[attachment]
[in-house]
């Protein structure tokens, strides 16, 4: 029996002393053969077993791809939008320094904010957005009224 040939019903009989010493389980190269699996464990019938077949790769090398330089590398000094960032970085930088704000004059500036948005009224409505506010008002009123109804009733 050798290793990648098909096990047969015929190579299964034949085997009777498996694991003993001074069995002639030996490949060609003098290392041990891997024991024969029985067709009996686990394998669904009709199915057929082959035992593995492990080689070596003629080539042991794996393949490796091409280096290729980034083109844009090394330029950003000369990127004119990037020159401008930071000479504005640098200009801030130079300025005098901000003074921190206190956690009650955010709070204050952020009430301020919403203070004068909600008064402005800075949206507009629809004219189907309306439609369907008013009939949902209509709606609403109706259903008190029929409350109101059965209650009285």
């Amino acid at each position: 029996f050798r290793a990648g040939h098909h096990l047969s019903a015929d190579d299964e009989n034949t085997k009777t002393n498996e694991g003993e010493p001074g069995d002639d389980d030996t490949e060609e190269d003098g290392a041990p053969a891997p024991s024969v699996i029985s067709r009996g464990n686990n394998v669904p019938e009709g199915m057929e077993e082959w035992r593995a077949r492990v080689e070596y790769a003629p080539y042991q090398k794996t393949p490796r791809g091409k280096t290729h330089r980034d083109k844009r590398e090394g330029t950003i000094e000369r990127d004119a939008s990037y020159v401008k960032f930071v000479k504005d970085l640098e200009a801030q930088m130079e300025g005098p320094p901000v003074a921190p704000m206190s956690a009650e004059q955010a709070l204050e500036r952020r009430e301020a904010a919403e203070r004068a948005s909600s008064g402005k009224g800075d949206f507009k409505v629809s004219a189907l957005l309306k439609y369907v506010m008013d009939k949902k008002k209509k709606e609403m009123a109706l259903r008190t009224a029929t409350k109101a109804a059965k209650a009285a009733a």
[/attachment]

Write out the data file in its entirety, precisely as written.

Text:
[in-house]
């Protein structure tokens, strides 16, 4: 029996002393053969077993791809939008320094904010957005009224 040939019903009989010493389980190269699996464990019938077949790769090398330089590398000094960032970085930088704000004059500036948005009224409505506010008002009123109804009733 050798290793990648098909096990047969015929190579299964034949085997009777498996694991003993001074069995002639030996490949060609003098290392041990891997024991024969029985067709009996686990394998669904009709199915057929082959035992593995492990080689070596003629080539042991794996393949490796091409280096290729980034083109844009090394330029950003000369990127004119990037020159401008930071000479504005640098200009801030130079300025005098901000003074921190206190956690009650955010709070204050952020009430301020919403203070004068909600008064402005800075949206507009629809004219189907309306439609369907008013009939949902209509709606609403109706259903008190029929409350109101059965209650009285």
């Amino acid at each position: 029996f050798r290793a990648g040939h098909h096990l047969s019903a015929d190579d299964e009989n034949t085997k009777t002393n498996e694991g003993e010493p001074g069995d002639d389980d030996t490949e060609e190269d003098g290392a041990p053969a891997p024991s024969v699996i029985s067709r009996g464990n686990n394998v669904p019938e009709g199915m057929e077993e082959w035992r593995a077949r492990v080689e070596y790769a003629p080539y042991q090398k794996t393949p490796r791809g091409k280096t290729h330089r980034d083109k844009r590398e090394g330029t950003i000094e000369r990127d004119a939008s990037y020159v401008k960032f930071v000479k504005d970085l640098e200009a801030q930088m130079e300025g005098p320094p901000v003074a921190p704000m206190s956690a009650e004059q955010a709070l204050e500036r952020r009430e301020a904010a919403e203070r004068a948005s909600s008064g402005k009224g800075d949206f507009k409505v629809s004219a189907l957005l309306k439609y369907v506010m008013d009939k949902k008002k209509k709606e609403m009123a109706l259903r008190t009224a029929t409350k109101a109804a059965k209650a009285a009733a």